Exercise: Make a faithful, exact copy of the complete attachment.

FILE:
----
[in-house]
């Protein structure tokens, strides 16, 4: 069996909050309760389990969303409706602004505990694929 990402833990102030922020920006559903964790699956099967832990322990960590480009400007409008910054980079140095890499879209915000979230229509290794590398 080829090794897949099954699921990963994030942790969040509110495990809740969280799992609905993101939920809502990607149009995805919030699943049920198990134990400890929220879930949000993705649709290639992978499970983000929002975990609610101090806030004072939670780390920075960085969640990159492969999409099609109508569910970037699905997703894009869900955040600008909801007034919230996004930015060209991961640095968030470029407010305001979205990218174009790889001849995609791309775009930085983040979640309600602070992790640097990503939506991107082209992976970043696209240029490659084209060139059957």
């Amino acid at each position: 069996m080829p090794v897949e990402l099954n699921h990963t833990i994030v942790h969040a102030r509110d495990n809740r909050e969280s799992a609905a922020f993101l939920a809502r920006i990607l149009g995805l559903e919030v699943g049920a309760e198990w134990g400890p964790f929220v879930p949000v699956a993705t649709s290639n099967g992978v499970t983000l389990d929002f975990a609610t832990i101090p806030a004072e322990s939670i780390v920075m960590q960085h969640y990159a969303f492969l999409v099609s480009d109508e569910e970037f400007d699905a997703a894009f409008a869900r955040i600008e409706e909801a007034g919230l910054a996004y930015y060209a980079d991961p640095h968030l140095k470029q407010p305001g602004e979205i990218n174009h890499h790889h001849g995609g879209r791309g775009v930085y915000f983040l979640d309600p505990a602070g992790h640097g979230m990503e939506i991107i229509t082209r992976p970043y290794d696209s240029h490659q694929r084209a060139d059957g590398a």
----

[in-house]
């Protein structure tokens, strides 16, 4: 069996909050309760389990969303409706602004505990694929 990402833990102030922020920006559903964790699956099967832990322990960590480009400007409008910054980079140095890499879209915000979230229509290794590398 080829090794897949099954699921990963994030942790969040509110495990809740969280799992609905993101939920809502990607149009995805919030699943049920198990134990400890929220879930949000993705649709290639992978499970983000929002975990609610101090806030004072939670780390920075960085969640990159492969999409099609109508569910970037699905997703894009869900955040600008909801007034919230996004930015060209991961640095968030470029407010305001979205990218174009790889001849995609791309775009930085983040979640309600602070992790640097990503939506991107082209992976970043696209240029490659084209060139059957």
């Amino acid at each position: 069996m080829p090794v897949e990402l099954n699921h990963t833990i994030v942790h969040a102030r509110d495990n809740r909050e969280s799992a609905a922020f993101l939920a809502r920006i990607l149009g995805l559903e919030v699943g049920a309760e198990w134990g400890p964790f929220v879930p949000v699956a993705t649709s290639n099967g992978v499970t983000l389990d929002f975990a609610t832990i101090p806030a004072e322990s939670i780390v920075m960590q960085h969640y990159a969303f492969l999409v099609s480009d109508e569910e970037f400007d699905a997703a894009f409008a869900r955040i600008e409706e909801a007034g919230l910054a996004y930015y060209a980079d991961p640095h968030l140095k470029q407010p305001g602004e979205i990218n174009h890499h790889h001849g995609g879209r791309g775009v930085y915000f983040l979640d309600p505990a602070g992790h640097g979230m990503e939506i991107i229509t082209r992976p970043y290794d696209s240029h490659q694929r084209a060139d059957g590398a």